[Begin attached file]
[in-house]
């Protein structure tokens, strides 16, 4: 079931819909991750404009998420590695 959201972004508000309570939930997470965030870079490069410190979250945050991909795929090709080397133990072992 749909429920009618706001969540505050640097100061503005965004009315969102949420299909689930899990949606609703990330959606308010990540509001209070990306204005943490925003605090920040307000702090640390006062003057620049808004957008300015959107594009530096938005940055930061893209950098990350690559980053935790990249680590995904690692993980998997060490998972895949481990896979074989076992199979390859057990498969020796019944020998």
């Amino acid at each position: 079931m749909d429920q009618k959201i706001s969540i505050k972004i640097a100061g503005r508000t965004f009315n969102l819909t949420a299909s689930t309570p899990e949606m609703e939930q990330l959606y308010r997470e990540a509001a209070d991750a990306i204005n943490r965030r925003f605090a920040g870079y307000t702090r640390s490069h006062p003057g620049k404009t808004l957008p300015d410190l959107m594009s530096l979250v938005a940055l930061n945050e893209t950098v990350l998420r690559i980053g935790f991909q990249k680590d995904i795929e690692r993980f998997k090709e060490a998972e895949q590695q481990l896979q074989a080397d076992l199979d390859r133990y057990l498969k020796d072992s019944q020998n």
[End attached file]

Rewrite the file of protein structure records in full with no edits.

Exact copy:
[in-house]
């Protein structure tokens, strides 16, 4: 079931819909991750404009998420590695 959201972004508000309570939930997470965030870079490069410190979250945050991909795929090709080397133990072992 749909429920009618706001969540505050640097100061503005965004009315969102949420299909689930899990949606609703990330959606308010990540509001209070990306204005943490925003605090920040307000702090640390006062003057620049808004957008300015959107594009530096938005940055930061893209950098990350690559980053935790990249680590995904690692993980998997060490998972895949481990896979074989076992199979390859057990498969020796019944020998």
């Amino acid at each position: 079931m749909d429920q009618k959201i706001s969540i505050k972004i640097a100061g503005r508000t965004f009315n969102l819909t949420a299909s689930t309570p899990e949606m609703e939930q990330l959606y308010r997470e990540a509001a209070d991750a990306i204005n943490r965030r925003f605090a920040g870079y307000t702090r640390s490069h006062p003057g620049k404009t808004l957008p300015d410190l959107m594009s530096l979250v938005a940055l930061n945050e893209t950098v990350l998420r690559i980053g935790f991909q990249k680590d995904i795929e690692r993980f998997k090709e060490a998972e895949q590695q481990l896979q074989a080397d076992l199979d390859r133990y057990l498969k020796d072992s019944q020998n």